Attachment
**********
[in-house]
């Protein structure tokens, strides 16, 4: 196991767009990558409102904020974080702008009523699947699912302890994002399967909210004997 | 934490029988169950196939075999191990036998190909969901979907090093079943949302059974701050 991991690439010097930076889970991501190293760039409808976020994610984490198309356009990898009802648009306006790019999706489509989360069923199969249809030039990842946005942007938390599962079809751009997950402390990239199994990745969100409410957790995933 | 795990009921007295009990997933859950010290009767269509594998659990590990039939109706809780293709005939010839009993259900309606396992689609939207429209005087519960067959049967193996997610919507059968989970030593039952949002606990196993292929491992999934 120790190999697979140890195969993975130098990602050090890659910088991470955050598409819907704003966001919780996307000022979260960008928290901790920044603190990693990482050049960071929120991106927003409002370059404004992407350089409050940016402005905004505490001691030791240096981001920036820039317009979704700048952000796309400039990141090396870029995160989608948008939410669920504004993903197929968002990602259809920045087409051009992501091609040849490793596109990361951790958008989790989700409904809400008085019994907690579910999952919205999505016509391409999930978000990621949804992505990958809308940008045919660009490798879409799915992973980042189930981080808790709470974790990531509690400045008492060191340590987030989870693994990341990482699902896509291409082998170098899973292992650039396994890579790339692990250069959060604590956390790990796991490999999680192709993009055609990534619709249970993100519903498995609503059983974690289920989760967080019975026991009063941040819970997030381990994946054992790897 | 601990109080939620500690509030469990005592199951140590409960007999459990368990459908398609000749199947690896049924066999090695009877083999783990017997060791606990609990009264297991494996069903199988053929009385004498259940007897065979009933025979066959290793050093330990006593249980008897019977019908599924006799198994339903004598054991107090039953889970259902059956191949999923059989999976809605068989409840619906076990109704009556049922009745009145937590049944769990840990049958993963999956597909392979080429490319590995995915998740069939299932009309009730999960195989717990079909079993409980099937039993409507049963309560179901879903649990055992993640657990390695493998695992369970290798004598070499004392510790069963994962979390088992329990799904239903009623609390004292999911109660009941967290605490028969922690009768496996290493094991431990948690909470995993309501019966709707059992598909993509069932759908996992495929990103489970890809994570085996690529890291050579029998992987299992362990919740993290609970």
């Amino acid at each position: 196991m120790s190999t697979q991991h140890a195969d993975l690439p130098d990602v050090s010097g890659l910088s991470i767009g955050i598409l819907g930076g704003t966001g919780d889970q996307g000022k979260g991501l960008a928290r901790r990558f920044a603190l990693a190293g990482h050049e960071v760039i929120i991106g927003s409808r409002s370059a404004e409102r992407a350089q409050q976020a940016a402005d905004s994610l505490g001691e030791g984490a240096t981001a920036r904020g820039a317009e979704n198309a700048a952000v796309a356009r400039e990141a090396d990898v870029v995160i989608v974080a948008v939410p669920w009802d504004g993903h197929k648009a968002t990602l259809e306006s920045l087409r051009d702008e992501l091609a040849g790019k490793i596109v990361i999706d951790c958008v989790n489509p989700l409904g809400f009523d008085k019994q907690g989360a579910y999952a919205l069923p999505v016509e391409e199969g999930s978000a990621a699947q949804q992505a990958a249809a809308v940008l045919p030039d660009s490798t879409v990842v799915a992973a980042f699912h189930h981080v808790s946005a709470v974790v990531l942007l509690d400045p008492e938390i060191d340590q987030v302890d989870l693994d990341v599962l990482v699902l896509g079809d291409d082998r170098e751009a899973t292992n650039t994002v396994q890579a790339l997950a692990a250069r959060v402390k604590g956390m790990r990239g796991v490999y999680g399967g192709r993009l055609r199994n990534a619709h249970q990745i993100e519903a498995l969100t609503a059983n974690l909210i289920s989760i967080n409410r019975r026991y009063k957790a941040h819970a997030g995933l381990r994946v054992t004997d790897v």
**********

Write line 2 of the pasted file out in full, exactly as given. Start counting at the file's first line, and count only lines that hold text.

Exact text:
């Protein structure tokens, strides 16, 4: 196991767009990558409102904020974080702008009523699947699912302890994002399967909210004997 | 934490029988169950196939075999191990036998190909969901979907090093079943949302059974701050 991991690439010097930076889970991501190293760039409808976020994610984490198309356009990898009802648009306006790019999706489509989360069923199969249809030039990842946005942007938390599962079809751009997950402390990239199994990745969100409410957790995933 | 795990009921007295009990997933859950010290009767269509594998659990590990039939109706809780293709005939010839009993259900309606396992689609939207429209005087519960067959049967193996997610919507059968989970030593039952949002606990196993292929491992999934 120790190999697979140890195969993975130098990602050090890659910088991470955050598409819907704003966001919780996307000022979260960008928290901790920044603190990693990482050049960071929120991106927003409002370059404004992407350089409050940016402005905004505490001691030791240096981001920036820039317009979704700048952000796309400039990141090396870029995160989608948008939410669920504004993903197929968002990602259809920045087409051009992501091609040849490793596109990361951790958008989790989700409904809400008085019994907690579910999952919205999505016509391409999930978000990621949804992505990958809308940008045919660009490798879409799915992973980042189930981080808790709470974790990531509690400045008492060191340590987030989870693994990341990482699902896509291409082998170098899973292992650039396994890579790339692990250069959060604590956390790990796991490999999680192709993009055609990534619709249970993100519903498995609503059983974690289920989760967080019975026991009063941040819970997030381990994946054992790897 | 601990109080939620500690509030469990005592199951140590409960007999459990368990459908398609000749199947690896049924066999090695009877083999783990017997060791606990609990009264297991494996069903199988053929009385004498259940007897065979009933025979066959290793050093330990006593249980008897019977019908599924006799198994339903004598054991107090039953889970259902059956191949999923059989999976809605068989409840619906076990109704009556049922009745009145937590049944769990840990049958993963999956597909392979080429490319590995995915998740069939299932009309009730999960195989717990079909079993409980099937039993409507049963309560179901879903649990055992993640657990390695493998695992369970290798004598070499004392510790069963994962979390088992329990799904239903009623609390004292999911109660009941967290605490028969922690009768496996290493094991431990948690909470995993309501019966709707059992598909993509069932759908996992495929990103489970890809994570085996690529890291050579029998992987299992362990919740993290609970």